Classroom or Independent Research Using C-Fern – Large Data Sets, Qualitative and Quantitative Analyses

Several features make C-Fern ideal for individual or group experimentation and permit the rapid acquisition of very large data sets. Because C-Fern gametophytes are small, i.e. 0.5 – 3 mm at maturity, large populations consisting of 300 or more individuals can be cultured within small (60 x 15 mm) Petri dishes.

Many Petri dishes, totaling thousands of gametophytes, can be grown in a very small space, allowing for the participation of large numbers of students. Cultures of hundreds of gametophytes per Petri dish allow students to work with data generated from populations as well as individuals. In addition, the rapid development of gametophytes means that experiments can be repeated easily and that initial failure can be redone. These properties make it especially easy to generate extremely large data sets for individual and classroom level experimentation and thus provide an excellent foundation in sampling techniques and statistical treatment of data. The importance of an adequate sample size can be demonstrated in exercises using both class and individually acquired data. Meaningful descriptive and statistical analyses can be carried out easily.

Many developmental responses or events are easily quantified by counting or measuring using simple tools, e.g., grids, rulers, counters. For example, the percentage of germinated spores can be easily determined by counting the number of spores with protruding rhizoids relative to the total number of spores in a given sample. This initial discrete developmental stage can be used descriptively as well as to quantify the effect of external influences on gametophyte development; for example, the effect that temperature, chemicals, or light have on development. By assessing and graphing germination over time, students can gain insight into the description of a population response and developmental asynchrony.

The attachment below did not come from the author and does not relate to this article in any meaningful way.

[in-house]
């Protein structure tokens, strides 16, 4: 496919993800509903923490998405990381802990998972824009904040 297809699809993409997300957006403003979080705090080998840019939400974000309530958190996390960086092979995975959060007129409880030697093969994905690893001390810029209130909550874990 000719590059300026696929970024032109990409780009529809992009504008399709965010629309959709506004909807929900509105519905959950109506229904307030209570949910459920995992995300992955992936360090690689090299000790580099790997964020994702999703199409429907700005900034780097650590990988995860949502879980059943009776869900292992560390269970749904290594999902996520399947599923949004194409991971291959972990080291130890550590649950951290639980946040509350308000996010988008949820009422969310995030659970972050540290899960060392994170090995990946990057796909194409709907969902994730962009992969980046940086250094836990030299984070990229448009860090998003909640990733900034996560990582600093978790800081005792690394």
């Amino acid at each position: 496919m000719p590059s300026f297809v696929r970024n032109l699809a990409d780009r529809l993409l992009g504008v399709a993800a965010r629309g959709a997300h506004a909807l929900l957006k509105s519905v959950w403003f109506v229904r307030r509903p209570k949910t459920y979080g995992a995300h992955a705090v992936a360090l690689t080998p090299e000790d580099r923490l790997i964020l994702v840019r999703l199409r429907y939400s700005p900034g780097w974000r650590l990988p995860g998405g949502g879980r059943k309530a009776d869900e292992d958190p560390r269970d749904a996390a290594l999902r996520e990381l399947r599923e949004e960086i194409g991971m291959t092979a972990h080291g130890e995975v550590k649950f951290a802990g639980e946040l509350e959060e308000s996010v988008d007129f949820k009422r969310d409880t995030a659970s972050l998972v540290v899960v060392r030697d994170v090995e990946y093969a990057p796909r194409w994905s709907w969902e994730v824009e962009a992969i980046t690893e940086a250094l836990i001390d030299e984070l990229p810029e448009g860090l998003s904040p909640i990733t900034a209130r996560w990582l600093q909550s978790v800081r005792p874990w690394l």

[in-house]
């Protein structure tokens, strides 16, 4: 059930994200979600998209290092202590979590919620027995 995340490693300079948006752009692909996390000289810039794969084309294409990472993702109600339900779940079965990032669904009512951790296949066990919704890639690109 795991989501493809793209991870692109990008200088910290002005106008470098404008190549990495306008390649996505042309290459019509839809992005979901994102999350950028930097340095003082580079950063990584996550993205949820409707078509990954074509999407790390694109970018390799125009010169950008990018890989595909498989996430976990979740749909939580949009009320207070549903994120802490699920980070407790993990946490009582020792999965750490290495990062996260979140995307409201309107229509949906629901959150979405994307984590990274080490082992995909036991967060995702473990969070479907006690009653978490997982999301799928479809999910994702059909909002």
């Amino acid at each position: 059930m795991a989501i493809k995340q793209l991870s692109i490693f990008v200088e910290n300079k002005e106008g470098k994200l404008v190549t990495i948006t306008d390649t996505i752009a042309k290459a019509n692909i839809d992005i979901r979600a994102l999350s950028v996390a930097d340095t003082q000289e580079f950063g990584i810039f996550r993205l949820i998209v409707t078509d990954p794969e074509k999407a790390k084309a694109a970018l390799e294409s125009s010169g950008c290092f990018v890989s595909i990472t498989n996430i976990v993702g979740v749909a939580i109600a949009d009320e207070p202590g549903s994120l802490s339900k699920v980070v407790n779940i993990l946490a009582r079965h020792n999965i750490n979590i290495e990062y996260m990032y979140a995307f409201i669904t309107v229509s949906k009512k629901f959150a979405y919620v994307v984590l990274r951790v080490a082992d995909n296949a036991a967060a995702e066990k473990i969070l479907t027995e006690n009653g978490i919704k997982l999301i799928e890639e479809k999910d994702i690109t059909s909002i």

Careful observation of C-Fern gametophyte development over time can serve as a prelude to more focused questions concerning the nature and origin of the two sexual types. Why are there two types? How do they arise? How are the frequencies of the two types regulated? What factors affect the frequencies of the two type? These and other student-generated hypotheses and questions can lead to experimental approaches addressed by collecting data on the percentage of sexual types under particular or defined environmental conditions. For example, what would be the sexual phenotype of an individual spore grown in isolation? What is the sex ratio within populations grown at different densities? Using these types of simple questions and others, students can derive and carry out a series of experiments that help explain fundamental developmental processes.

Because hermaphroditic gametophytes are morphologically simple, essentially two-dimensional, and develop from a localized notch meristem, their growth pattern is highly predictable and easily measured. Direct and meaningful estimates of growth can be based on linear measurements of gametophytes. Linear measurements correlate well with the gametophyte area and thus can be used to examine plant growth responses to any number of conditions or treatment variables.

Thomas Warne